NY Times: Meeting at the White House, maybe. “Democrats are close to finalizing a scaled-back bill that activists hope could be a battering ram in the fight over the filibuster.” I still wonder whether the better filibuster strategy is to focus on one issue at a time, starting with redistricting for a variety of reasons including the need to act before new maps are drawn, rather than even a scaled-back version of the omnibus S1. But the whole issue might be moot if Senator Schumer doesn’t want a filibuster fight: “Mr. Schumer has yet to commit to a timeline, and it is unclear if he would want a full-fledged filibuster fight playing out just as he and Mr. Biden are trying to maneuver a bipartisan infrastructure bill through the Senate.”
The Hill reports. Deputy AG Lisa Monaco: “We will promptly and vigorously prosecute offenders to protect the rights of American voters, to punish those who engage in this criminal behavior, and to send the unmistakable message that such conduct will not be tolerated.”
CNN reports: “The majority of the money has come from organizations tied to people aligned with former President Donald Trump and his false claims of a stolen election.”
Atlanta Journal Constitution reports. The article notes that Fulton County is “home to a tenth of all Georgians.” Under Georgia’s new law, “the State Election Board can replace a county’s election board following a performance review/audit/investigation. Then, a temporary superintendent would enjoy full managerial authority of how the county counts votes and staffs polling places.” Thus, the request for a performance review “by two dozen state senators” is a significant first step “toward a possible takeover of Fulton County’s elections.”
Behind a paywall. A snippet:
“At a time when more than a dozen conservative states have enacted new voting limitations and no evidence of substantial fraud has emerged from the 2020 presidential contest, election law experts say the lower standard could have an enormous impact on a wave of lawsuits that may be filed under the 1965 Voting Rights Act in coming years.”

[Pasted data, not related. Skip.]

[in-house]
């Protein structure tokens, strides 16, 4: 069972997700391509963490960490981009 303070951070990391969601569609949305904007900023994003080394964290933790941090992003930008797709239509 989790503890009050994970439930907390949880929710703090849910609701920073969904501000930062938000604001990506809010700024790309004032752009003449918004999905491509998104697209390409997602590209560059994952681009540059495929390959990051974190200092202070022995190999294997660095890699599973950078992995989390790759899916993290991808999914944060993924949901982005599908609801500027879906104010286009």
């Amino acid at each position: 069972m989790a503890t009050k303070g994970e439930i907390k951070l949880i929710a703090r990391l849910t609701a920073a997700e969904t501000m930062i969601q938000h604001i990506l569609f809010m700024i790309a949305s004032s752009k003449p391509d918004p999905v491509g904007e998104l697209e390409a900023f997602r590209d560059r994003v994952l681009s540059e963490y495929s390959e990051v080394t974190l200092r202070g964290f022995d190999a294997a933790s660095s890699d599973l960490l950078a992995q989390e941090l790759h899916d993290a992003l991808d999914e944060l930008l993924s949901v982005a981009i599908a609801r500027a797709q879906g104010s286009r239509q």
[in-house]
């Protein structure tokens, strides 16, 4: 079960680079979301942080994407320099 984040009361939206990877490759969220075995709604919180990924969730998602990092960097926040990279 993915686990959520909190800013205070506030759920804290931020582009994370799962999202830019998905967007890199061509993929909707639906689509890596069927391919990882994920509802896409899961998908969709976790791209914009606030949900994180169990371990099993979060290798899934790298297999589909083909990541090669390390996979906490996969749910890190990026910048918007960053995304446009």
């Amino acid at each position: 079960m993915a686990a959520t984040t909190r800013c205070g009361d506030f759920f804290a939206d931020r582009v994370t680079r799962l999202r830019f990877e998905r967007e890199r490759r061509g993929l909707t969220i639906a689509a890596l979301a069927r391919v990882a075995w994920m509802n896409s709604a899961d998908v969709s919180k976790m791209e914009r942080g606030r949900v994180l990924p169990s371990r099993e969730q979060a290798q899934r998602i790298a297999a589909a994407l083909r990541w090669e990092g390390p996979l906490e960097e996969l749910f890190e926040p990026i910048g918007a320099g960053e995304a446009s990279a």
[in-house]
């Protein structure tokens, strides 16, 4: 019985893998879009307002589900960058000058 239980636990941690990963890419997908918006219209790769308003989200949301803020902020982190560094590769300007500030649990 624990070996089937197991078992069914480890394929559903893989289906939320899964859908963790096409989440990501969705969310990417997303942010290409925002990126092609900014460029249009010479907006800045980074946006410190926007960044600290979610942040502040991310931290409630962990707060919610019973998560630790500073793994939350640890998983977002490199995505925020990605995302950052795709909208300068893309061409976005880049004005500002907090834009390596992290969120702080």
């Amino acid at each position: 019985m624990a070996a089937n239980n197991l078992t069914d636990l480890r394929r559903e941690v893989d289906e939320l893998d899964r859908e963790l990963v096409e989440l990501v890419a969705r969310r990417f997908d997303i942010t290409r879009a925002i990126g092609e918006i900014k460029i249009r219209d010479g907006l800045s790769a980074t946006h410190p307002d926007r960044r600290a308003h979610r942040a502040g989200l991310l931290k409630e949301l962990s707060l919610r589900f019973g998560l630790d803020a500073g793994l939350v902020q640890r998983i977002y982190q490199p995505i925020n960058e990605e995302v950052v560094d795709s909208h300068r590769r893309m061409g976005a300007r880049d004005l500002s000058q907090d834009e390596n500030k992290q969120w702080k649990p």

Politico reports: “Lawmakers on the Jan. 6 select committee describe their probe’s reach as still undefined.” For what it’s worth, I think it’s important to focus on whether–and if so how–the “Stop the Steal” organizers thought they were going to actually, from their perspective, stop the steal (meaning how they thought that disrupting the joint session of Congress to count the electoral votes would prevent Biden from becoming president on January 20 and how they thought they could give Trump a second term). Did the “Stop the Steal” organizers really believe they could accomplish this, given the Electoral Count Act? If so, why did they have those views? Did they also think that simply by delaying the counting of electoral votes they could somehow extend Trump’s stay in office, despite the Twentieth Amendment and the rules for determining who serves as Acting President in the event that the counting of electoral votes remains incomplete at noon on January 20? These kinds of questions, it seems to me, are important in preparing for a risk of a second “stop the steal” movement on January 6, 2025.